PWC’s Stress Tests

Now that Anglo has officially blown through essentially all of its capital, and given that the government regularly cites PWC’s recent assessment of BOI and AIB’s likely capital needs, I thought it might be a good moment to remind folks of this excerpt from the PWC report on Anglo (released in February, fieldwork concluded on December 10):

Under the PwC highest stress scenario, Anglo’s core equity and tier 1 ratios are projected to exceed regulatory minima (Tier 1 – 4%) at 30 September 2010 after taking account of operating profits and stressed impairments … We used an independent firm of property valuers (Jones Lang LaSalle) to value a sample of 160 properties held as security in relation to the top 20 land & development exposures on Anglo’s books as identified in our Phase II review and report. The results of this work indicated that impairment charges over the period FY09 to FY11 would fall in a range between the two PwC impairment scenarios but closer PwC’s lower impairment scenario.

Hoocoodanode?

Bradford and Bingley Precedent for Anglo Debt?

With Anglo about to report its results, last Sunday’s newspapers contained stories that the government was considering not honouring coupon payments on Anglo’s Tier 1 perpetual bonds. In light of that, it is interesting to note the following story (from Wednesday’s FT):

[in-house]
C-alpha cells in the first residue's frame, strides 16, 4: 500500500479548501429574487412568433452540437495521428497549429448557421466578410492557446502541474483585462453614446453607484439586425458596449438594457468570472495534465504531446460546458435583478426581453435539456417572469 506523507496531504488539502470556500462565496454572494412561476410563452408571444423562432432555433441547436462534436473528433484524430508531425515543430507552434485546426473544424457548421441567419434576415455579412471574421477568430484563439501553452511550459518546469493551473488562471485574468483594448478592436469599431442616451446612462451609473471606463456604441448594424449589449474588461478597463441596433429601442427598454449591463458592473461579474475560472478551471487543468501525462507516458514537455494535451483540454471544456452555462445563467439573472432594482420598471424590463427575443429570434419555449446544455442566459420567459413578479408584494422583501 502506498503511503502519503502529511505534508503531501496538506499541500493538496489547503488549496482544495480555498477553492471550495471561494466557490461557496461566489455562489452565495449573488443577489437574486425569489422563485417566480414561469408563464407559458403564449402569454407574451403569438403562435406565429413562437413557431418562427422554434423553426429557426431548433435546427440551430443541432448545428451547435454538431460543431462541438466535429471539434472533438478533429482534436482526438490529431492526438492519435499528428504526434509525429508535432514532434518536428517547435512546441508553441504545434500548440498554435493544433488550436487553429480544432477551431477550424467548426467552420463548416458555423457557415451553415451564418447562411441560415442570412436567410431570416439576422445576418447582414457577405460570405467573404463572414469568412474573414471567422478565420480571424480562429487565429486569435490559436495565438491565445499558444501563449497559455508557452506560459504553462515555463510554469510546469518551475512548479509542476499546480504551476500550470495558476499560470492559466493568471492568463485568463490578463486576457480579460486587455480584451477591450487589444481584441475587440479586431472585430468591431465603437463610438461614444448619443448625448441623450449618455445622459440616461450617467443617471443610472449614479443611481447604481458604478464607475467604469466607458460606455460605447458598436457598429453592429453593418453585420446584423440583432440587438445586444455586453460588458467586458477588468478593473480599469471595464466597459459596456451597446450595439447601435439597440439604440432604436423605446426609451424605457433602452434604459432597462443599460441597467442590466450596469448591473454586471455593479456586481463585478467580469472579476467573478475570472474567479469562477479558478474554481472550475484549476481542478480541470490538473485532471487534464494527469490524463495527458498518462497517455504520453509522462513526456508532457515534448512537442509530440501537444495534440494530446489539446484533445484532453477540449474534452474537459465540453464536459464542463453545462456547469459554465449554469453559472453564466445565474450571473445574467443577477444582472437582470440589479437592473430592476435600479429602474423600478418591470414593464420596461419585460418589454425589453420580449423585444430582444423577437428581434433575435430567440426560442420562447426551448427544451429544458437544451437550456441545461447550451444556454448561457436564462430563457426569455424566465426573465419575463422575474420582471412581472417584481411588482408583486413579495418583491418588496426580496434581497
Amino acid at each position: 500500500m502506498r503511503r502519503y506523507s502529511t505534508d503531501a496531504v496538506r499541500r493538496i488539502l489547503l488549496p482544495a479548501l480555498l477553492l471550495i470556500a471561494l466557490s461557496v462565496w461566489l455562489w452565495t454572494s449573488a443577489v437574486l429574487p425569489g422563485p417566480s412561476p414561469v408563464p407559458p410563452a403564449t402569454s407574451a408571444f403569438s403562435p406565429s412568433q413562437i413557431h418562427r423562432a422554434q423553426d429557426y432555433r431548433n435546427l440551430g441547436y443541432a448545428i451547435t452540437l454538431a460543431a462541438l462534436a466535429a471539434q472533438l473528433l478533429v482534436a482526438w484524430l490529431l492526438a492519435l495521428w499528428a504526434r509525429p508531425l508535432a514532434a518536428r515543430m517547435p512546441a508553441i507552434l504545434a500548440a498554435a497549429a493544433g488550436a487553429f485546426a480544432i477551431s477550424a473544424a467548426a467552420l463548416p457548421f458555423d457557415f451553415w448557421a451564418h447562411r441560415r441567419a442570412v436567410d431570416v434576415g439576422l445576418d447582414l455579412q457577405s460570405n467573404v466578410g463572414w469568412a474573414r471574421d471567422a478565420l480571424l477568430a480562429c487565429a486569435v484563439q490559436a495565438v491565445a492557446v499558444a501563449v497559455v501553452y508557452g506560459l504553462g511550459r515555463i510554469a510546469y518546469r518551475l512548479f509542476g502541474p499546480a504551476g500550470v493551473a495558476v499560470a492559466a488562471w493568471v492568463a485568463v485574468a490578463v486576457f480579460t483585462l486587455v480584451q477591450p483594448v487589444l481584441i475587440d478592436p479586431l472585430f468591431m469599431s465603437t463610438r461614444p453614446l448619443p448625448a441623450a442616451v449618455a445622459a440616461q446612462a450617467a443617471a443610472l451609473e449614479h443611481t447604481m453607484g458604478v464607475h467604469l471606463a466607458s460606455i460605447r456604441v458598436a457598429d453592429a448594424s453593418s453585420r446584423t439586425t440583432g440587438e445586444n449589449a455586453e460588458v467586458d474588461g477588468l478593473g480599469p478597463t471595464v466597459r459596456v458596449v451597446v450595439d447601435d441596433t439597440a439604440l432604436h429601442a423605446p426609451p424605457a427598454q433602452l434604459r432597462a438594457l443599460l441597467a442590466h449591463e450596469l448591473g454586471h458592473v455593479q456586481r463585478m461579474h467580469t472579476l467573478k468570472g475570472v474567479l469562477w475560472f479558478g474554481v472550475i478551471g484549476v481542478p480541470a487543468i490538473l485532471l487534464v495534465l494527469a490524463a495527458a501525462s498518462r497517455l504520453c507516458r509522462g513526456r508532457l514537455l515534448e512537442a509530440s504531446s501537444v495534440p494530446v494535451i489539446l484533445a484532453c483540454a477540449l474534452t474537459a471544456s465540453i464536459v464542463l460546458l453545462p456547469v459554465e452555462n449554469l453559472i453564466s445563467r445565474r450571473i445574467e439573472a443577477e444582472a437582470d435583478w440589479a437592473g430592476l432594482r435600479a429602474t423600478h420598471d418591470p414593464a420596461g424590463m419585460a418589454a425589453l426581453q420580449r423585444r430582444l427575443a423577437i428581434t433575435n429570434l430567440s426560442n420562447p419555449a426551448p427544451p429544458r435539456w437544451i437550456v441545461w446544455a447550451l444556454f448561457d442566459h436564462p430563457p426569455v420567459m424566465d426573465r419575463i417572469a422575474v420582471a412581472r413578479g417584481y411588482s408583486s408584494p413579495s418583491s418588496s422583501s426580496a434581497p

Bradford & Bingley, the nationalised mortgage bank, quietly issued three statements after the market had closed on Tuesday, informing holders of three classes of notes that they would not now be getting their next due interest payment.

The FT notes that the market value of these bonds collapsed on this news. Anglo’s perpetual bonds have been trading at about 15% of par value lately.

Update: Anglo results released here along with a statement from the Minister of Finance.  The loss of €4.1 billion essentially equates to all of its equity capital (see page 23 of the report’s PDF file.)   And from the Minister’s statement:

the Government has decided, subject to EU approval, to provide up to €4 billion of capital to Anglo. The bank is also in a position to generate further capital of its own by buying back certain outstanding subordinated loans from bondholders at a significant discount to par value. This exercise will generate profit and additional capital for the bank.

See page 50 of the report’s PDF file for details on Anglo’s subordinated debt, which has a book value of €4.9 billion.  About €2.1 billion of these bonds are dated, and thus covered by the guarantee up to September of next year (though the earliest maturity is 2014).  The remaining €2.8 billion are undated and are not covered by the guarantee.

From Bear Stearns to Anglo Irish: How Eurozone Sovereign Spreads Related to Financial Sector Vulnerability

Ashoka Mody of the IMF has written an interesting paper on European sovereign spreads: more details here.